Faith, Life

Giving my first eulogy

This past weekend was a rough one. I flew to Indiana for my grandmother’s funeral. Today I’m sharing a video and printed memorial card from her service, as well as the eulogy I gave. She was 94 years old and suffering greatly, so it should have been a happy occasion when we celebrated her entry into heaven. But it was still very sad.

Family came and we all stayed at my parents house. We went to a visitation on Friday and greeted friends who came to pay their respects. Saturday we went to her funeral and her children had everyone go over to grandma’s house to select any mementoes they wanted to keep to remember her by, which was extremely generous and thoughtful. There was one needed bright spot — playing Twister and Pictionary as a big group! It was silly and felt very good to laugh.

I still can’t believe that my aunt Kim and mom decided to give me grandma’s wedding ring. To me it’s doubly special. One, that it was my grandmother’s and, two, that my aunt suggested I have it. The wedding ring I picked out for myself ten years ago was modeled after hers, a wide band with a floral motif and no rock. Flying home with one on each hand was emotional.

I’m sharing all of this with you for a few reasons, one of them is to be transparent. Another would be to encourage you to send your grandmother a card or give her a call on a more regular basis if she’s still living. And one more would be to video those stories of your older loved ones so their memories can live on. It was very comforting for us to see her talking and laughing on video.

Here is a shortened video that we showed at the funeral. My cousin, Liz, and I decided to record our living grandparents seven or eight years ago and boy I am I glad we did!

And these are the cards we left for people to take, front and back. I’m sharing it because a couple people, including the funeral home director, mentioned that they would like to do something similar. Maybe it would inspire you as well at some point in the future. I have edited them for privacy.


This was the eulogy I gave, if you care to read it:

Katherine was many things to many people. To me, she was a grandmother, and a very good one. I called her Mammo.

I felt wanted in her house growing up, that she wanted to spend time with me — and she, Chris, and I did spend a lot of time together. She spent hours playing concentration with my little brother, watched Little House on the Prairie with me, let me borrow her beautiful old books by Louisa May Alcott and Jane Austen. She lent me her book “The Hiding Place” by Corrie Ten Boom, which changed my life and remains my favorite book of all time. She made hot chocolate on the stove from scratch and put it in mugs with strawberries on them. She and I were the only ones who like sweet potatoes at Thanksgiving (and she put marshmallows in hers which was a big plus for a kid).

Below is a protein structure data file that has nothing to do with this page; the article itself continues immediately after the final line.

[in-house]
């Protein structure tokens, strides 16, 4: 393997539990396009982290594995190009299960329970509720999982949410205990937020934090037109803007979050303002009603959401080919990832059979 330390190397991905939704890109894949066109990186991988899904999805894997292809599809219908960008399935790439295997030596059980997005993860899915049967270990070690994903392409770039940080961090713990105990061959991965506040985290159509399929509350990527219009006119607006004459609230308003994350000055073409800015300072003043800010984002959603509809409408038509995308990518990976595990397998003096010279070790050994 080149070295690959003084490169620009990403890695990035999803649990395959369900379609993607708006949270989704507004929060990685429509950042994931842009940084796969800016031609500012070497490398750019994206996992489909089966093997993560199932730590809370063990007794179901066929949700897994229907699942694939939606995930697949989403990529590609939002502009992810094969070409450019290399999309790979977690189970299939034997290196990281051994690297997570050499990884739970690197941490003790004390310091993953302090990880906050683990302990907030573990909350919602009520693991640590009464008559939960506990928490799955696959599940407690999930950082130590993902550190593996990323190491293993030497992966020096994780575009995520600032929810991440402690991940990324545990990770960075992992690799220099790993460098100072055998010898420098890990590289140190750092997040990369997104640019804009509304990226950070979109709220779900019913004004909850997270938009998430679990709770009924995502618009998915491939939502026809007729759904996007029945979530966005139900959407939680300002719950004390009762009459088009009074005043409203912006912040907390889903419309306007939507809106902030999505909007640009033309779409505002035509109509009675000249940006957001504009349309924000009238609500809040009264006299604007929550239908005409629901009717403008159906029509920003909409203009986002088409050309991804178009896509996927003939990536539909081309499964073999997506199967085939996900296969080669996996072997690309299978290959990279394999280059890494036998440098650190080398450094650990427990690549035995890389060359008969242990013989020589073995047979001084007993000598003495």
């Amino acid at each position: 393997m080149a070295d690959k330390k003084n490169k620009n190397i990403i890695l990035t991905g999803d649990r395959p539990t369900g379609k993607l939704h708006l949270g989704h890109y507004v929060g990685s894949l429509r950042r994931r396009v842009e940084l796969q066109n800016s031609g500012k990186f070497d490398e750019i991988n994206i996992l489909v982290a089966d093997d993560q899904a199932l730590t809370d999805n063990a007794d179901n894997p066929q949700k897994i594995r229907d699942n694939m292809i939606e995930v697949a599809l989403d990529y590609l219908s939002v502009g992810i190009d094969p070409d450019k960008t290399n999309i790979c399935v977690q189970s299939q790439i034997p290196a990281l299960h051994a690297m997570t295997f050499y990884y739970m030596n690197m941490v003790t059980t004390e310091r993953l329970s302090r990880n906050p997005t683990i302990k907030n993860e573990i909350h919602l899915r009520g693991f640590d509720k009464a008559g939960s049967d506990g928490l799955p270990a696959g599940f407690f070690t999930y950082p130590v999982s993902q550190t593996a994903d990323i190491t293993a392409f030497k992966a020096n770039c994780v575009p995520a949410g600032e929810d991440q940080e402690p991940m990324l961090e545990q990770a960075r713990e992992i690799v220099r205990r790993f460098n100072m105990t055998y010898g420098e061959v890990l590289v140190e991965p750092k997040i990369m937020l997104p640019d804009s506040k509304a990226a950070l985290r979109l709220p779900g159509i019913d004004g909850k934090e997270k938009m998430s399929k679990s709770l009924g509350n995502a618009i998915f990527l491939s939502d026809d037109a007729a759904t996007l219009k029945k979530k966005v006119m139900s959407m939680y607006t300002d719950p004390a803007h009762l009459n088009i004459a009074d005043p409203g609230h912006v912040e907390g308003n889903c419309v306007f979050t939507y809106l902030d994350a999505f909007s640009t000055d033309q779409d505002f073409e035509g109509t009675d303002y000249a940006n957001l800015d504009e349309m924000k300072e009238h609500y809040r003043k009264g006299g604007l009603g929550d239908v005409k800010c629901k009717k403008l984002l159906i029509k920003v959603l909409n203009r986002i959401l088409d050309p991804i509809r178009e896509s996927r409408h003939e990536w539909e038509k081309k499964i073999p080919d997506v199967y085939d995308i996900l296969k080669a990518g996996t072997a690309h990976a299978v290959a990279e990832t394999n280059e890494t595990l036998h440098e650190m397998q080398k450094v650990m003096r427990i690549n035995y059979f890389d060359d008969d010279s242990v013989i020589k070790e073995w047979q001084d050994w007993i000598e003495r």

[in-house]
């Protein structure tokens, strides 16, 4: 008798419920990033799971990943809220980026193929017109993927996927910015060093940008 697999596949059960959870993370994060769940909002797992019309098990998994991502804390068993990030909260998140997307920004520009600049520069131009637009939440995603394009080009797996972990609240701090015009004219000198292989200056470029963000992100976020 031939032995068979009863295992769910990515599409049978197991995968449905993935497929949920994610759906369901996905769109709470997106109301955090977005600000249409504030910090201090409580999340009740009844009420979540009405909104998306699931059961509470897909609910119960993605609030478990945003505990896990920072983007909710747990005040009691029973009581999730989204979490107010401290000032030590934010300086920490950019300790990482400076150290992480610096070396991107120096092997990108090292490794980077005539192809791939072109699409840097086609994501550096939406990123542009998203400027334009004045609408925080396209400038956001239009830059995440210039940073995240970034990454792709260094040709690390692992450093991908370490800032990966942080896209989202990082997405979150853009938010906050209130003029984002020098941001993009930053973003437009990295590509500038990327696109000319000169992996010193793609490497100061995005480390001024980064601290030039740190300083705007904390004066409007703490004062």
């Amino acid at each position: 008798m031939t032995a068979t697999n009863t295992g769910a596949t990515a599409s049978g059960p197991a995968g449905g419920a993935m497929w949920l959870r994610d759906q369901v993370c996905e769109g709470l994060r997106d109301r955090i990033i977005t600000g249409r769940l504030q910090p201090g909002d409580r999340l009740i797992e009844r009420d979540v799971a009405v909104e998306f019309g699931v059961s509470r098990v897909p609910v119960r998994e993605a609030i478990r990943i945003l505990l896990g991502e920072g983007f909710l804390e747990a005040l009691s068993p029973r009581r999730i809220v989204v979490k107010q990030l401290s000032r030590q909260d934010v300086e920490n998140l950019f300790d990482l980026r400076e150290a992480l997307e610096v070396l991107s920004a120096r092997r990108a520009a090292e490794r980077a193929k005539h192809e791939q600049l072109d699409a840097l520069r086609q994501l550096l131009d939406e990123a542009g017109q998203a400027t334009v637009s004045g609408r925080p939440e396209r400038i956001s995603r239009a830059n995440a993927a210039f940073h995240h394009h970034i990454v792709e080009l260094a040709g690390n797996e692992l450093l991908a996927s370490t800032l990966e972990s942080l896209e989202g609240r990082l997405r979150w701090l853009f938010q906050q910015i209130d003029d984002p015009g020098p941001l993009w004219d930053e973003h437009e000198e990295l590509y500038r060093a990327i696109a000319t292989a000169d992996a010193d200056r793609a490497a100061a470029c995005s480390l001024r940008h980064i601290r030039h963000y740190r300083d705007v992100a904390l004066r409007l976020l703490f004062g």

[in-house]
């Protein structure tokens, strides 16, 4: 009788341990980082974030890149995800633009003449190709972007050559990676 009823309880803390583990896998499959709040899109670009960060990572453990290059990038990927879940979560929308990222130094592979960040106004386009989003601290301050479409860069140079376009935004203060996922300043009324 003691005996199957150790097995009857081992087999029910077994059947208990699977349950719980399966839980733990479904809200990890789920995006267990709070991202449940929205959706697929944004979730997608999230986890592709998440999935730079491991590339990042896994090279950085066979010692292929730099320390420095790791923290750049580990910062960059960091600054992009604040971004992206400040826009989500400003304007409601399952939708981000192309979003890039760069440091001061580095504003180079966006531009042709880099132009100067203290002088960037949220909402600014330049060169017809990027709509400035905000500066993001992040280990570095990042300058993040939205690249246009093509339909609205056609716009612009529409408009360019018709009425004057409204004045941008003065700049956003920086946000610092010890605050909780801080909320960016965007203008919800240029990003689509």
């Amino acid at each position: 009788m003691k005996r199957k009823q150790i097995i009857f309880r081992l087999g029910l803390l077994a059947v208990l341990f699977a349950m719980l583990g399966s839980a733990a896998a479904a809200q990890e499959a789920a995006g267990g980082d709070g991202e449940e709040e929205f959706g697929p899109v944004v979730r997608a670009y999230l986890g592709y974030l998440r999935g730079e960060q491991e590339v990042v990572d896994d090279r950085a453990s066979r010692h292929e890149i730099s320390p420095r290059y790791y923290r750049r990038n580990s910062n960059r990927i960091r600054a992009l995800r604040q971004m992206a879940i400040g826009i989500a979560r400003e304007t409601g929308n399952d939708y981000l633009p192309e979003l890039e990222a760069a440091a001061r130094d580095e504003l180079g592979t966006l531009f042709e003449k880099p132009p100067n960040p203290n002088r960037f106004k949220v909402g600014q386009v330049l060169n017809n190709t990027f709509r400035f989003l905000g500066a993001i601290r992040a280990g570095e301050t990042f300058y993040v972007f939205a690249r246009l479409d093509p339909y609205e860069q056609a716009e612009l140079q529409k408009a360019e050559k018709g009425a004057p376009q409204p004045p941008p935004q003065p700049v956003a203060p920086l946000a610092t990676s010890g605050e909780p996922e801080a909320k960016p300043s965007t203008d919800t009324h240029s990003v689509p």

She was a gardener, decorator, bridge player, best enchilada maker, hard worker, avid reader, wife, mother, grandmother, child of God.

She was a true lady, proper and educated. Have you ever seen Downton Abbey? The grandmother, Violet Crawley, always reminded me of her. When I watched that show I would always just laugh out loud thinking of Mammo, but I don’t think she ever took that as a compliment! But I really meant it as one! Who doesn’t love the grandma on Downton Abbey?! And she loved that show by the way.

Mammo corrected our grammar. Told us to sit up straight. She had a dry sense of humor that would leave us in a fit of laughter. She had a large vocabulary and used unusual words like “vile” or “revolting.” If you teased her, she’d say “well, it is.” She had more sayings than I can count or remember. And she didn’t just use the same ones over and over again, no. She would come up with new ones that even Kim and Mom had never even heard before! Things like “I’m busier than a one-armed wallpaper hanger” or “those things are scarcer than hen’s teeth around here” or “it’s ok, wouldn’t be noticed on a trottin’ horse.” That means it’s not perfect (how she would prefer it) but no one will notice.

She told amazing stories. Sometimes you had to dig them out of her, but her life spanned almost a century. She could recount the Dust Bowl and how she ended up in the hospital with wet gauze laid over her so she didn’t inhale too much dust. She recounted working at the USO during World War II. She remembered that her Dad was the first one in the neighborhood to have a radio in his car. How she met her future husband, Fred, and was already engaged. She spoke of her three children — Kim, Anne and Doug — as babies and funny stories as children.

What we do during our time here matters. For Katherine, she affected future generations she will never know about. She took her kids to church and taught them about the Lord. So her children taught their children about the Lord, and now we will teach our children about him and his wonders. What more beautiful and important gift and foundation can a mother give?